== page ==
What screening tests should women have?
Increasing age is the most important risk factor for breast cancer for most women. To help find breast cancer early, your doctor may perform a clinical breast exam (where he or she checks your breasts for lumps). Discuss the benefits and harms of a clinical breast exam with your doctor.
A mammogram is a special type of low-radiation X-ray of the breast. If you are between the ages of 50 and 75, you should have a mammogram every 2 years. If you are at high risk for breast cancer, such as a history of breast cancer in your family, your doctor may want you to have mammograms more often or at a younger age than 50. The value of mammography for average-risk women in their 40s is controversial and you should discuss the pros and cons of this with your doctor to make a decision you are comfortable with.
During a Pap smear, your doctor takes a sample of cells from your cervix to be tested for cervical cancer. Unless your doctor suggests that you need one more often, you should have a Pap smear:
- Every 3 years beginning at 21 years of age and continuing until 65 years of age
- Within 3 years of when you start having sex if you are younger than 21 years of age
- If you are between 30 and 65 years of age and you want to have Pap smears less often, talk to your doctor about combining a Pap smear with human papillomavirus (HPV) testing every 5 years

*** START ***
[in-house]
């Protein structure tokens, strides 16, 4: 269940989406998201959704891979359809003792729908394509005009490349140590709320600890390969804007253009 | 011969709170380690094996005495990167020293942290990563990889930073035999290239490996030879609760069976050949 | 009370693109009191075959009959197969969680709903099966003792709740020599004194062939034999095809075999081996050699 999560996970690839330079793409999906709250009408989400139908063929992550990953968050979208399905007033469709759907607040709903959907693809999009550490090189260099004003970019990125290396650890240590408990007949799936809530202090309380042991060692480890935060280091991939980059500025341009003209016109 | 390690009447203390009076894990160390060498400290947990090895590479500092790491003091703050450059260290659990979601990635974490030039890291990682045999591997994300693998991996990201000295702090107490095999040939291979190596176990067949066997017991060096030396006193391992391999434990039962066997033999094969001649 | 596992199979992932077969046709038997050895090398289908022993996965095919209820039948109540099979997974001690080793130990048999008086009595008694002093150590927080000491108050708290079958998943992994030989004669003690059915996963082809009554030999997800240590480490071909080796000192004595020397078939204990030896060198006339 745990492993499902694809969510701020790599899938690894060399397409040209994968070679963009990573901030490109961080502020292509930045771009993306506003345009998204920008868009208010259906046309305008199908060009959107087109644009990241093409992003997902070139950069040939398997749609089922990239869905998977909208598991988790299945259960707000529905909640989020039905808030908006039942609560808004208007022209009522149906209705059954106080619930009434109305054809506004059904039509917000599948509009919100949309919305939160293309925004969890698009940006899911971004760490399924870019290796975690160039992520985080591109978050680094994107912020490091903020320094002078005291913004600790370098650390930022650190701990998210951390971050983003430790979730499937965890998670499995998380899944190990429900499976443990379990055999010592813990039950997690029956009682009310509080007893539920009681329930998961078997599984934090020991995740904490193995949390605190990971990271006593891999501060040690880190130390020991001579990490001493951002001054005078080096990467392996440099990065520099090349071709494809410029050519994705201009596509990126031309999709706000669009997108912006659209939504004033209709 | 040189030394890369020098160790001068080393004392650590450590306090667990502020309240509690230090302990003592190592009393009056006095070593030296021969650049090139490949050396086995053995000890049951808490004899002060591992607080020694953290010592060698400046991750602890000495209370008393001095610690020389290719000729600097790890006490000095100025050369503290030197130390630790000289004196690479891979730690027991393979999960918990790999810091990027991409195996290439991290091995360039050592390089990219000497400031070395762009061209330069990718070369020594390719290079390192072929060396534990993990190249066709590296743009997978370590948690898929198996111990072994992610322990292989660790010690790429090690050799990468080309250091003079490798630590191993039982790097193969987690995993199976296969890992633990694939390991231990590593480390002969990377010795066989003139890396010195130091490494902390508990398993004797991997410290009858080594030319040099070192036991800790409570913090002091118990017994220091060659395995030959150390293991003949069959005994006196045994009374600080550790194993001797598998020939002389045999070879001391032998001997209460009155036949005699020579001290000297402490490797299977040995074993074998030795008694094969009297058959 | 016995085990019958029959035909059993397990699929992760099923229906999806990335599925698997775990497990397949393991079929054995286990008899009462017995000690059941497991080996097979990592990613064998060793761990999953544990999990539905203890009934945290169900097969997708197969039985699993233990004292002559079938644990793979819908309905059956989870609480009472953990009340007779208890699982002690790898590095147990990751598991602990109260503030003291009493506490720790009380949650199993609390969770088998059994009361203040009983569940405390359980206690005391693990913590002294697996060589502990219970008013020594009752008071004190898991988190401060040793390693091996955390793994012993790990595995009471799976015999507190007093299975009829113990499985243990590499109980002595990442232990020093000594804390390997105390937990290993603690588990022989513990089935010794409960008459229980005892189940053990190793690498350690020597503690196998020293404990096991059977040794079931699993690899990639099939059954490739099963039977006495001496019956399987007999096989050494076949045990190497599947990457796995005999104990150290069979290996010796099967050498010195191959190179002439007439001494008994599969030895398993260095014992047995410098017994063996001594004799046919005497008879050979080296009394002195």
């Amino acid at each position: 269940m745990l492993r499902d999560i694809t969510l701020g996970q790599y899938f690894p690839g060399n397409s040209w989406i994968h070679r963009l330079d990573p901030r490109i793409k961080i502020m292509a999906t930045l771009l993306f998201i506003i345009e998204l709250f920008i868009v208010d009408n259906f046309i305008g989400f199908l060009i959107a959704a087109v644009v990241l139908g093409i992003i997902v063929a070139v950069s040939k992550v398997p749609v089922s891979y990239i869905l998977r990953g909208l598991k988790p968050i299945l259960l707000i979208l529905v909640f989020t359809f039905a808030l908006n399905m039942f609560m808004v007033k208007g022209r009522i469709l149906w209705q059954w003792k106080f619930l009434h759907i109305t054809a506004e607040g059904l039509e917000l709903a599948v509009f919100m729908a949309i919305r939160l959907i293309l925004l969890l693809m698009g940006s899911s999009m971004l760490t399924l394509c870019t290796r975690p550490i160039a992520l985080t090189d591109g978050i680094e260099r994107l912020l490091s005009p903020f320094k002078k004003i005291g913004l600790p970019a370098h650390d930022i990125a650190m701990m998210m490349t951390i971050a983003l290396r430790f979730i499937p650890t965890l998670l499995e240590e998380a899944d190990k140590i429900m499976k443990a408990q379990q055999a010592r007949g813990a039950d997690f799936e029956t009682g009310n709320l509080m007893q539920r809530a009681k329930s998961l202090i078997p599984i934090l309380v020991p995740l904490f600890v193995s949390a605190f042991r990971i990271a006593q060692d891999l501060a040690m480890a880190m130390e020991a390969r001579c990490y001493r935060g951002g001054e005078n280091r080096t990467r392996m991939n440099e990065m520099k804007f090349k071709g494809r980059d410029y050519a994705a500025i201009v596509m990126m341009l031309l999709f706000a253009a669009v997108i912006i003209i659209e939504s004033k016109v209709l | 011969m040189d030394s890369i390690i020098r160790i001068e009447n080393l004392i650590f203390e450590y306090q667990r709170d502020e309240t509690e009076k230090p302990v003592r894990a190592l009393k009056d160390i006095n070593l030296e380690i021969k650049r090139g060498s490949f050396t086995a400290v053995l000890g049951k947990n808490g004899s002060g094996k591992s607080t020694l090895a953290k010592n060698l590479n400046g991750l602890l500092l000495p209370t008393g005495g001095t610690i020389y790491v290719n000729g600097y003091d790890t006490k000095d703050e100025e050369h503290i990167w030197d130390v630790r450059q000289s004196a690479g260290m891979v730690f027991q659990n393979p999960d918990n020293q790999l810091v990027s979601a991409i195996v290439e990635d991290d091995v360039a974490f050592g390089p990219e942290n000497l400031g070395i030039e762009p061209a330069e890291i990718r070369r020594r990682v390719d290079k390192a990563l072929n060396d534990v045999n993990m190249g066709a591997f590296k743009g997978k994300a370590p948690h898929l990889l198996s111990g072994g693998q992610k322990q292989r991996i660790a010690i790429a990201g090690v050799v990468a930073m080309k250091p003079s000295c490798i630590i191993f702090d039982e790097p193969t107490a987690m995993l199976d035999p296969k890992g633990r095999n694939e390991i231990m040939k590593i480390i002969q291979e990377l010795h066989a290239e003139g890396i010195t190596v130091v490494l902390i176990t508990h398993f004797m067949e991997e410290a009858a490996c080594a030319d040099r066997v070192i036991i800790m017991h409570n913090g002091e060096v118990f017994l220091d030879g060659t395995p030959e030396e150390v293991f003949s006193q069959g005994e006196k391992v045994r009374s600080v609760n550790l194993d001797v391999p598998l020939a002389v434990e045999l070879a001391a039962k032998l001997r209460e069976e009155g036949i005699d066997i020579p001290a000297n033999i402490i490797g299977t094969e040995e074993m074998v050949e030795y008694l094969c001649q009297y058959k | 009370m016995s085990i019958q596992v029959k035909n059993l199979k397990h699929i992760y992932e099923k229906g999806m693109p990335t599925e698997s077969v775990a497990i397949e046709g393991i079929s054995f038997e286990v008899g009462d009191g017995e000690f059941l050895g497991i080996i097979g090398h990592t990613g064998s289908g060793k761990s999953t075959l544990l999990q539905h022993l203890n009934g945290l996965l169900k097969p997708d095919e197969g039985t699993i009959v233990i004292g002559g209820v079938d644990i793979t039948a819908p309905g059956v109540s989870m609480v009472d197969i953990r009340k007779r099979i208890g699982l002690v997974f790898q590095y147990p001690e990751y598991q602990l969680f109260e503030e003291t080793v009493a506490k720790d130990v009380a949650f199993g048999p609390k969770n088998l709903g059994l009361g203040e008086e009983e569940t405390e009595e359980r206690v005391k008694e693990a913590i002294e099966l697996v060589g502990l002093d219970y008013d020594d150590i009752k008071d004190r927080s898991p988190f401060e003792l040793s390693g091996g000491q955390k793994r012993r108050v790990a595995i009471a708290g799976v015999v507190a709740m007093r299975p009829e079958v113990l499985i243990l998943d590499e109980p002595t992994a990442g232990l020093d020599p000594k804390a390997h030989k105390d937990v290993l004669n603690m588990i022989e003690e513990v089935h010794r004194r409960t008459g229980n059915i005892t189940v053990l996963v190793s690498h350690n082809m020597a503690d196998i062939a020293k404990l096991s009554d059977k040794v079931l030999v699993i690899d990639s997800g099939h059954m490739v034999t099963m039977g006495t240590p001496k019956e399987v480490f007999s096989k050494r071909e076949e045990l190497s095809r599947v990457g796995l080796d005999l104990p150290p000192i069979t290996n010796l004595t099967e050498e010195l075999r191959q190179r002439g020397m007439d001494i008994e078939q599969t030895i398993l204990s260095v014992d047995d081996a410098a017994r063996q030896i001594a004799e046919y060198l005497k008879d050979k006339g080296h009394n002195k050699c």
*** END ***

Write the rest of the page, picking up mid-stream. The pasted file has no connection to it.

Certain things put you at higher or lower risk for cervical cancer. Your doctor will consider these when recommending how often you should have a Pap smear.
If you're older than 65 years of age, talk with your doctor about how often you need a Pap smear. If you've been having Pap smears regularly and they've been normal, you may not need to keep having them.
If you've had a hysterectomy with removal of your cervix, talk with your doctor about how often you need a Pap smear.
If you've never had a high-grade precancerous lesion or cervical cancer, ask your doctor how often you need a Pap smear.
What screening tests should men have?
To make a decision about screening for prostate cancer, first talk to your doctor about the pros and cons of screening. Factors such as family history, age and race play a part in the risk of prostate cancer.
The National Cancer Institute, the American Cancer Society, the U.S. Preventive Services Task Force and the American Academy of Family Physicians recommend that men talk to their doctors about screening and make a decision based on the risk and potential benefits of screening, as well as their own personal values and preferences.
If you decide to have screening, your doctor will order a blood test called the PSA test. PSA is short for prostate-specific antigen. Men who have prostate cancer may have a higher level of PSA in their blood. However, the PSA level can also be high because of less serious causes, such as infection.
The AAFP recommends against prostate-specific antigen (PSA)-based screening for prostate cancer.
Written by familydoctor.org editorial staff